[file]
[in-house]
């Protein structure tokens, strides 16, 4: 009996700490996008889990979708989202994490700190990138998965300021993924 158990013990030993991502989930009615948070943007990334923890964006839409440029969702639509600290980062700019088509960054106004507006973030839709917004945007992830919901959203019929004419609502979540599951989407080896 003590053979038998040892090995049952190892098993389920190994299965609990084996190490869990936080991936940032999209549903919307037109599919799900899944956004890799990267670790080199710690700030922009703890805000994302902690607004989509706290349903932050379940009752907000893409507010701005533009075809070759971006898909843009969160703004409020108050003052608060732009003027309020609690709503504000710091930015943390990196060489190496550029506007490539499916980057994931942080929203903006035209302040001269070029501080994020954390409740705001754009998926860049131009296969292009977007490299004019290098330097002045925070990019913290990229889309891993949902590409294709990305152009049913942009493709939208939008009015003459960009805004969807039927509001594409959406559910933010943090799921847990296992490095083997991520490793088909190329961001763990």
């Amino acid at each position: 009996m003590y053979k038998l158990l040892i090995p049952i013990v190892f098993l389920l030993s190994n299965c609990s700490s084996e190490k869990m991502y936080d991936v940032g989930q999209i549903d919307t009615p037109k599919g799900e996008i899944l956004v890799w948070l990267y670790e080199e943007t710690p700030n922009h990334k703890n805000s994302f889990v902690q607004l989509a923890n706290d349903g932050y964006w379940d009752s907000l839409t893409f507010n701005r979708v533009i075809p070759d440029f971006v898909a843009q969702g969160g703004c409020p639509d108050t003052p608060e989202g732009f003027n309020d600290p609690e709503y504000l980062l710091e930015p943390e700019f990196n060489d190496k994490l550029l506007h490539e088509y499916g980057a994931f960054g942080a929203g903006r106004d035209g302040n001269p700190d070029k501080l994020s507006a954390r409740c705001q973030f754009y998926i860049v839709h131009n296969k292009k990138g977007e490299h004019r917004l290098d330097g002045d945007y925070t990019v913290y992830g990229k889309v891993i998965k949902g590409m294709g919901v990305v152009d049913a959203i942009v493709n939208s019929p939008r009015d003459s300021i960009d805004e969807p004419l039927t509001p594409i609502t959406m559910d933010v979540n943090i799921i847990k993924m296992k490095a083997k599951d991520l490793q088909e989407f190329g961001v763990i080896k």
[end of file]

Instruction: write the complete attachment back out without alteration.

[in-house]
């Protein structure tokens, strides 16, 4: 009996700490996008889990979708989202994490700190990138998965300021993924 158990013990030993991502989930009615948070943007990334923890964006839409440029969702639509600290980062700019088509960054106004507006973030839709917004945007992830919901959203019929004419609502979540599951989407080896 003590053979038998040892090995049952190892098993389920190994299965609990084996190490869990936080991936940032999209549903919307037109599919799900899944956004890799990267670790080199710690700030922009703890805000994302902690607004989509706290349903932050379940009752907000893409507010701005533009075809070759971006898909843009969160703004409020108050003052608060732009003027309020609690709503504000710091930015943390990196060489190496550029506007490539499916980057994931942080929203903006035209302040001269070029501080994020954390409740705001754009998926860049131009296969292009977007490299004019290098330097002045925070990019913290990229889309891993949902590409294709990305152009049913942009493709939208939008009015003459960009805004969807039927509001594409959406559910933010943090799921847990296992490095083997991520490793088909190329961001763990």
């Amino acid at each position: 009996m003590y053979k038998l158990l040892i090995p049952i013990v190892f098993l389920l030993s190994n299965c609990s700490s084996e190490k869990m991502y936080d991936v940032g989930q999209i549903d919307t009615p037109k599919g799900e996008i899944l956004v890799w948070l990267y670790e080199e943007t710690p700030n922009h990334k703890n805000s994302f889990v902690q607004l989509a923890n706290d349903g932050y964006w379940d009752s907000l839409t893409f507010n701005r979708v533009i075809p070759d440029f971006v898909a843009q969702g969160g703004c409020p639509d108050t003052p608060e989202g732009f003027n309020d600290p609690e709503y504000l980062l710091e930015p943390e700019f990196n060489d190496k994490l550029l506007h490539e088509y499916g980057a994931f960054g942080a929203g903006r106004d035209g302040n001269p700190d070029k501080l994020s507006a954390r409740c705001q973030f754009y998926i860049v839709h131009n296969k292009k990138g977007e490299h004019r917004l290098d330097g002045d945007y925070t990019v913290y992830g990229k889309v891993i998965k949902g590409m294709g919901v990305v152009d049913a959203i942009v493709n939208s019929p939008r009015d003459s300021i960009d805004e969807p004419l039927t509001p594409i609502t959406m559910d933010v979540n943090i799921i847990k993924m296992k490095a083997k599951d991520l490793q088909e989407f190329g961001v763990i080896k």